For some background: I recently purchased a very large collection from someone local to me. He truly cared for his animals but they seem to have come with mites, that I just identified this morning.
I have been watching videos and reading the heck out of the other boards regarding how to get rid of them. Most of them mention only having a few snakes or identifying them on a single new snake…I have 62. Currently they’re in a smallish room in my house in multiple racks. We purchased a 12x12 insulated, air conditioned shed but it won’t be completely ready for them for at least another week. I have experience keeping snakes since I was young but I don’t have any experience with mites or treating a group of this size. I have new hatchlings all the way up to breeders and all of the equipment to treat. I’m sick about it!
I have Reptile Spray right now. I plan to bathe each one in water with Dawn and then move them into cleaned tubs with paper towels. Repeating this weekly for the next few weeks, spraying their racks throughout the process. I also have ASF colonies in the same room. This will have to do be done systematically with such a large group, starting with my hatchlings and moving to adults.
I’m just wondering how do I treat the room and prevent this from being a never ending cycle? Any tips for treating such a large group? I’m trying to put together a plan to ensure I’m not going to bring them to the new building. Thanks so much in advance!!
I’m seeing a lot of risk in most of the mite-killing choices, which makes it difficult to choose something. I’m thinking frontline spray or the reptile spray. I don’t think I said before but all of my snakes are ball pythons.
The snake mites are not going to infect the ASFs so you are safe in that regard. However, it is possible for them to take cover in the bedding and then resurge out after you get them controlled on the snakes.
To use “on” an animal, gently spray a towel or something and then wipe that on the animal. Do not spray directly on the animal
I’m hoping after starting a round or two of treatments, I’ll move the snakes to their new area and leave the ASFs. Is it reasonable to think that after removing the snakes, any mites hiding in the ASF bedding will die without a food source?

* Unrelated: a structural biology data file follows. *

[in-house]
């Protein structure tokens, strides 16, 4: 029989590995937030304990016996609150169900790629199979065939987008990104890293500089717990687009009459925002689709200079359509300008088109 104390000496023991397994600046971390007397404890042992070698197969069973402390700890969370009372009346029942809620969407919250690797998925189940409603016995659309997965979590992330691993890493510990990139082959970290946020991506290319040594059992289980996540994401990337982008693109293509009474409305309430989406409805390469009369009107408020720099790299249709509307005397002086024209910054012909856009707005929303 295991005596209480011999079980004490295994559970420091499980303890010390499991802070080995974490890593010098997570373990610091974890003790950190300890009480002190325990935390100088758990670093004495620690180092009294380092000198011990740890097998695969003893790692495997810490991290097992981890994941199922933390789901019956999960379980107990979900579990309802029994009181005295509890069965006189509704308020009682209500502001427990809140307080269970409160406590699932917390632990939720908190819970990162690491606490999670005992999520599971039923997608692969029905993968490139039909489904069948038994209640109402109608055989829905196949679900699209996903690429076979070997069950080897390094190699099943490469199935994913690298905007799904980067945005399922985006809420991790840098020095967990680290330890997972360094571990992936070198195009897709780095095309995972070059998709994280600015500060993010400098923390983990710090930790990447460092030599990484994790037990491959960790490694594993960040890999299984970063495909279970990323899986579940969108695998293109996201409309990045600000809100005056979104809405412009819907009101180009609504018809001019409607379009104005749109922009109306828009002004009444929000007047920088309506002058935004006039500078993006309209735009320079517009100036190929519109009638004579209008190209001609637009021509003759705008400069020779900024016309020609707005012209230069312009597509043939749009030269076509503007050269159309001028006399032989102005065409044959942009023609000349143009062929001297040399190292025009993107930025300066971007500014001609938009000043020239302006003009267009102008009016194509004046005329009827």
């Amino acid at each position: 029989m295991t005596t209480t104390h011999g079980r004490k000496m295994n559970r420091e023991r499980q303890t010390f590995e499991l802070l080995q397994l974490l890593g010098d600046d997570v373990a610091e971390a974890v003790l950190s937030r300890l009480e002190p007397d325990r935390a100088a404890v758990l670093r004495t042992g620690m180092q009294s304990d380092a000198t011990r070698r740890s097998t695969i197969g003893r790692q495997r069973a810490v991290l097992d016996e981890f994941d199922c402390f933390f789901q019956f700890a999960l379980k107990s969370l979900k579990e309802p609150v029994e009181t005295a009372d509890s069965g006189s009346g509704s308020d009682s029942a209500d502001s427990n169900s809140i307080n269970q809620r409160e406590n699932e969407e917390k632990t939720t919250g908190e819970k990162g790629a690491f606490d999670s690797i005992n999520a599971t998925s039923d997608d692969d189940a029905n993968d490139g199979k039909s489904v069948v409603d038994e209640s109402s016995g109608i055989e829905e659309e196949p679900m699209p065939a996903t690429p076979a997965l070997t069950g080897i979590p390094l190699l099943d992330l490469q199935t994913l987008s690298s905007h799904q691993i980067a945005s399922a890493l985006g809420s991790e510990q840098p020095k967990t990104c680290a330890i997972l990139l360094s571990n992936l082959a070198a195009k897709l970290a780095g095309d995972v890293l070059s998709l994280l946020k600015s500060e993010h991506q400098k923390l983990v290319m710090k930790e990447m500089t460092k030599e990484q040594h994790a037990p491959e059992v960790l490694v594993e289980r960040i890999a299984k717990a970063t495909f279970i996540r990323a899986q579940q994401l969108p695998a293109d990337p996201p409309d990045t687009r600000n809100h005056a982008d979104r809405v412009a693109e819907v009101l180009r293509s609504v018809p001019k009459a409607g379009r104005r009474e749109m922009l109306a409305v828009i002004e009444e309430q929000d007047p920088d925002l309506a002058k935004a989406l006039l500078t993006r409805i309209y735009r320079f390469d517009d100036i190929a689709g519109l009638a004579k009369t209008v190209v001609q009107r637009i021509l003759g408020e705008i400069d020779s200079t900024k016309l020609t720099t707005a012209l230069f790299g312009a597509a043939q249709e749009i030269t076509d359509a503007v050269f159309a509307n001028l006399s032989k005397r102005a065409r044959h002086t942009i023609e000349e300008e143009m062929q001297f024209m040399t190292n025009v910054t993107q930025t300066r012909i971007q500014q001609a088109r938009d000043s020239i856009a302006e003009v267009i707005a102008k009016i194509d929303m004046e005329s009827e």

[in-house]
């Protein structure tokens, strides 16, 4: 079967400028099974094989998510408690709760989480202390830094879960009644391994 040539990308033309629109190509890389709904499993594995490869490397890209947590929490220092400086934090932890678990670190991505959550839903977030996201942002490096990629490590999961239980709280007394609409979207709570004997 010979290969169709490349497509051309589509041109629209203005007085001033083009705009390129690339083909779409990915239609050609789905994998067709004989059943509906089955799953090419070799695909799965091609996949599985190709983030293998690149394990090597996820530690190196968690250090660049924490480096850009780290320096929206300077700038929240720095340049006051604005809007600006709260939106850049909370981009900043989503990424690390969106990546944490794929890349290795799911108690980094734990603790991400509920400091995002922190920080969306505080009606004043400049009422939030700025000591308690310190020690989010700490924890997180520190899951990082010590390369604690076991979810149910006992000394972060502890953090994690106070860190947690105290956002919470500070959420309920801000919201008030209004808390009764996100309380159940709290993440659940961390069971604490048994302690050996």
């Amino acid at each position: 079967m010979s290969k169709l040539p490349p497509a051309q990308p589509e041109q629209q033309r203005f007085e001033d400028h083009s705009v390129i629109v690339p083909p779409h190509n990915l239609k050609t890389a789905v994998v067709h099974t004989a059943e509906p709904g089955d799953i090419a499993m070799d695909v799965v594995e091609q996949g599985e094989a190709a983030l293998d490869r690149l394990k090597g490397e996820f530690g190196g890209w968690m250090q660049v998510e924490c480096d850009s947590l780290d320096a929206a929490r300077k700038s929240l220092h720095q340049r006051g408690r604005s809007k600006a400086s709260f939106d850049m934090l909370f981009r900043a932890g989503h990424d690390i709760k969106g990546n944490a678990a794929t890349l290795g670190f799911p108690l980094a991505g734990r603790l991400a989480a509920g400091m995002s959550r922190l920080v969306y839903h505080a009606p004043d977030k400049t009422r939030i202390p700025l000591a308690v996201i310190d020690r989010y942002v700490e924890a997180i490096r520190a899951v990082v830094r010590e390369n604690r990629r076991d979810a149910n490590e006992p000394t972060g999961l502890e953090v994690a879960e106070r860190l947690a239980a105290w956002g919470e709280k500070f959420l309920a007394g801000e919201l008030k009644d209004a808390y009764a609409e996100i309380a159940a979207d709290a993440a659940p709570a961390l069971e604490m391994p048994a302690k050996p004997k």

So recently had 3 snakes come in with mites and went scorched earth. But the big thing was I bought a steam cleaner off Amazon. A professional one but a step down from industrial. Kills on contact and you can get into all the books and crannies. Then I released 30 to ladybugs in my reptile room after the steam cleaning of the rack and spraying bins down with frontline. Only had one tiny resurgence in just the top bin. Went to town with steam cleaner again then wipe down snake bath. Bin sprayed with anti mite spray let dry while snake with small amount dawn in her water. For a couple hours. Been mite free 4 or 5 months. Hopefully in the clear. Best part of the steam make sure it leaves the hose at 160 plus degrees that will kill eggs in contact
I had a mite problem after I got my Bumblebee from a chain pet store.
I tried Dawn dish soap as I’ve seen in videos on YouTube. They kept popping up even after the Bumblebee was free of mites. They can and will travel from one side of a room to the other in a matter of days.
I removed all substrate from my entire collection and put everyone on paper towels sprayed with Provent-A-Mite spray.
After using the spray twice (a week apart) , no more mites.
I used it on multiple snakes with no issue from 200g to 1600g, however, it is extremely important you do not get it in their mouths or eyes, it is toxic if ingested. Externally i saw no issues, so the bad cases my guess would be either sensitive animals, or improper application.
It works well, but is limited by its lack of being used on the head area, the mites will just move to the eyes, however it works very well to clean the enclosures (rinse thoroughly afterwards) and as a preventative between mite life cycles. For me however, this spray wasnt enough to cleans my collection, only mitigate the numbers.
Switching to bioactive and adding predatory mites was what finally got it under control for me, however if you dont have the ability or want to go that route, wymans guide was extremelt thorough! (You in a general term here as this is more towards the OP)
This! As i mentioned before it is extremely important you do not get this in their body, wetting a papertowel with it and applying this that way helps get rid of the risk of ingestion, as well as allowing you to wipe off the dying mites and dispose of them.
If you want to be extra safe, if your snakes like to soak in their water, i would rinse them off after applying this to them so they dont soak and contaminate their water. Reptile spray works fast at killing, and the residue isnt that effective at it, so you arent losing much effectiveness by cleaning it off afterwards.
Those are not safe around animals. It says directly on the packaging to not inhale vapors or to keep them anywhere near where people or pets regularly are. They are primarily meant to be kept in garages close to the outside doors. You are putting your snakes and your own health at risk using those in that way. @jbglow Definitely don’t do this. Instead follow the advice of @t_h_wyman.